Incoming Virginia Governor Vows to Reduce Energy Costs by Exiting Regional Cap-and-Trade Scheme

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Virginia’s incoming Republican governor is vowing to withdraw his state from a regional carbon emissions-trading exchange to which 10 coastal and New England states currently belong—a move that, if successful, would be a major setback for the left-wing environmentalist movement.

During a Dec. 8 address to the Hampton Roads Chamber of Commerce, Gov.-elect Glenn Youngkin described the Regional Greenhouse Gas Initiative (RGGI) as a “carbon tax that is fully passed on to ratepayers,” saying he would issue an executive order to take the state out of the interstate compact when he’s inaugurated next month, The Hill newspaper reported on Dec. 9.

Virginia became part of the RGGI by way of an amendment offered by outgoing Gov. Ralph Northam, a Democrat, to a bill that Virginia’s General Assembly approved in 2020.

U.S. Rep. Don Beyer (D-Va.) told reporters that Youngkin can’t pull the state from the compact unilaterally. Beyer is one of the wealthiest members of Congress, having made his fortune by selling gasoline-based automobiles, which environmentalists blame for global warming.

“The Virginia Clean Energy Economy Act is law which cannot be undone by executive fiat [and] our Commonwealth should and legally must meet these important clean energy targets,” Beyer reportedly said in a statement.

“RGGI brings millions of dollars to Virginia to help with that transition, a transition that also is vital to addressing the coastal flooding the Governor-elect promised to combat. An executive order that costs Virginia dearly in the middle and long term is not a good financial move, and it isn’t the kind of pragmatic approach that Virginians expect from their elected leaders in either party.”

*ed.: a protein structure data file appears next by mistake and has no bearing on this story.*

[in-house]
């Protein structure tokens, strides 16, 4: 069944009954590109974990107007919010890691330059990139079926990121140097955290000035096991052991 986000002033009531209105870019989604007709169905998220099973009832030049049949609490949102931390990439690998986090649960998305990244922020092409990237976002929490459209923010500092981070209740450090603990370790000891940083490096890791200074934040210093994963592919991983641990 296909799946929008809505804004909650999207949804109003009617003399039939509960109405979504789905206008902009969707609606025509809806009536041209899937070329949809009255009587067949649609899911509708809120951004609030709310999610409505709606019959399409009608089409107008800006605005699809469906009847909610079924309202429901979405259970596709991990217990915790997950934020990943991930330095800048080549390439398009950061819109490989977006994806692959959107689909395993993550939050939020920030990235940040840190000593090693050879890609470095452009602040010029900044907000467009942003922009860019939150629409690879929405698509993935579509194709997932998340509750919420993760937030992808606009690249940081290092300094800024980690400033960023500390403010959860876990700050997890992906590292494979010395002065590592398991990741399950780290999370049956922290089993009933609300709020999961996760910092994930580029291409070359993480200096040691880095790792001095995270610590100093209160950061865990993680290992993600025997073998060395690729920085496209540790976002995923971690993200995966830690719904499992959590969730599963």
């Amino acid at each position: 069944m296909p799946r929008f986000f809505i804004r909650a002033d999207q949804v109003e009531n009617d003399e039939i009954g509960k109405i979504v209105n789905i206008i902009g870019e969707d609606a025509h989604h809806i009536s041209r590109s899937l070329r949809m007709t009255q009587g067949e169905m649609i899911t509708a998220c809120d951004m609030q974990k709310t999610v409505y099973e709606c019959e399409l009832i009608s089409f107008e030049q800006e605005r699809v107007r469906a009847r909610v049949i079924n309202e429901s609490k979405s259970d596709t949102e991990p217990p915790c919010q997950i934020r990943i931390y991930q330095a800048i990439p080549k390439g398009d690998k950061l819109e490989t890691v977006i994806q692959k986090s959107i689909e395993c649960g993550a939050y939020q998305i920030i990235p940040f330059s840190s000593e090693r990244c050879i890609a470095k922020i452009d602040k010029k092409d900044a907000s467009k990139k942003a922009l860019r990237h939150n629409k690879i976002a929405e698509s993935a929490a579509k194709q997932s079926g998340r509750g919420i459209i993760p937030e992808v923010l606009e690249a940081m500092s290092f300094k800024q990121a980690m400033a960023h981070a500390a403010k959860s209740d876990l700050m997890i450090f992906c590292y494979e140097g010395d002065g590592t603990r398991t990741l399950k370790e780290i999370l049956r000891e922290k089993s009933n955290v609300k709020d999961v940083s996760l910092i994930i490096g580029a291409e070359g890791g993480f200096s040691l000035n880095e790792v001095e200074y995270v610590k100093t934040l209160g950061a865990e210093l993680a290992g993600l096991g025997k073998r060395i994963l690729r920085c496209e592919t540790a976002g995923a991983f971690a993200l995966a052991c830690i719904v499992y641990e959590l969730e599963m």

RGGI—some pronounce the acronym as “Reggie”—describes itself as “a cooperative, market-based effort among the states of Connecticut, Delaware, Maine, Maryland, Massachusetts, New Hampshire, New Jersey, New York, Rhode Island, Vermont, and Virginia to cap and reduce CO2 emissions from the power sector. It represents the first cap-and-invest regional initiative implemented in the United States.”

Critics say such a cap-and-trade system functions as an energy tax in disguise, driving up energy costs for American businesses and families.

By Matthew Vadum

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